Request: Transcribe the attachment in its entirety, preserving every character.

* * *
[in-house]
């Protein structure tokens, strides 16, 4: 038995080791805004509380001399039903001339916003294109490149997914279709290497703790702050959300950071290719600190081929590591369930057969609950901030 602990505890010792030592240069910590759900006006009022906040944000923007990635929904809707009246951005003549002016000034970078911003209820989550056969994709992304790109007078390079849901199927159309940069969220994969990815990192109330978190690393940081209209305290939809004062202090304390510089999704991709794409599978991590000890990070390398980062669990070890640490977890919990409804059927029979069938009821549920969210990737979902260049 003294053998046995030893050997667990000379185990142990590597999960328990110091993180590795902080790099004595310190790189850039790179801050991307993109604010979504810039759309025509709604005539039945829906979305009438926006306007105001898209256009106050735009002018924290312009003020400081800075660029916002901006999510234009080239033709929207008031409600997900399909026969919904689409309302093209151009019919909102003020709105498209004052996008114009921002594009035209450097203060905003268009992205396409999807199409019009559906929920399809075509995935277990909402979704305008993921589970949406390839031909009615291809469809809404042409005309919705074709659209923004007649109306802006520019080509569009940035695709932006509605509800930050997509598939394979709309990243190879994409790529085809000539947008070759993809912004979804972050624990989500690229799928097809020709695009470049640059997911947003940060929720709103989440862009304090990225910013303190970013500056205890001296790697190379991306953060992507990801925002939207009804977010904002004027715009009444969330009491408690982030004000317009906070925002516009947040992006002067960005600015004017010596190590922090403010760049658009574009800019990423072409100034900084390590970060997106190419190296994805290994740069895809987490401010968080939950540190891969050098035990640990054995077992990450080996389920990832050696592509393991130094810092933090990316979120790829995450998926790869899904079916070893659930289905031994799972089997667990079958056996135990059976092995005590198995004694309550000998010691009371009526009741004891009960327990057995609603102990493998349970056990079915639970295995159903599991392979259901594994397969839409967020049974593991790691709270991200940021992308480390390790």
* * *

[in-house]
């Protein structure tokens, strides 16, 4: 038995080791805004509380001399039903001339916003294109490149997914279709290497703790702050959300950071290719600190081929590591369930057969609950901030 602990505890010792030592240069910590759900006006009022906040944000923007990635929904809707009246951005003549002016000034970078911003209820989550056969994709992304790109007078390079849901199927159309940069969220994969990815990192109330978190690393940081209209305290939809004062202090304390510089999704991709794409599978991590000890990070390398980062669990070890640490977890919990409804059927029979069938009821549920969210990737979902260049 003294053998046995030893050997667990000379185990142990590597999960328990110091993180590795902080790099004595310190790189850039790179801050991307993109604010979504810039759309025509709604005539039945829906979305009438926006306007105001898209256009106050735009002018924290312009003020400081800075660029916002901006999510234009080239033709929207008031409600997900399909026969919904689409309302093209151009019919909102003020709105498209004052996008114009921002594009035209450097203060905003268009992205396409999807199409019009559906929920399809075509995935277990909402979704305008993921589970949406390839031909009615291809469809809404042409005309919705074709659209923004007649109306802006520019080509569009940035695709932006509605509800930050997509598939394979709309990243190879994409790529085809000539947008070759993809912004979804972050624990989500690229799928097809020709695009470049640059997911947003940060929720709103989440862009304090990225910013303190970013500056205890001296790697190379991306953060992507990801925002939207009804977010904002004027715009009444969330009491408690982030004000317009906070925002516009947040992006002067960005600015004017010596190590922090403010760049658009574009800019990423072409100034900084390590970060997106190419190296994805290994740069895809987490401010968080939950540190891969050098035990640990054995077992990450080996389920990832050696592509393991130094810092933090990316979120790829995450998926790869899904079916070893659930289905031994799972089997667990079958056996135990059976092995005590198995004694309550000998010691009371009526009741004891009960327990057995609603102990493998349970056990079915639970295995159903599991392979259901594994397969839409967020049974593991790691709270991200940021992308480390390790």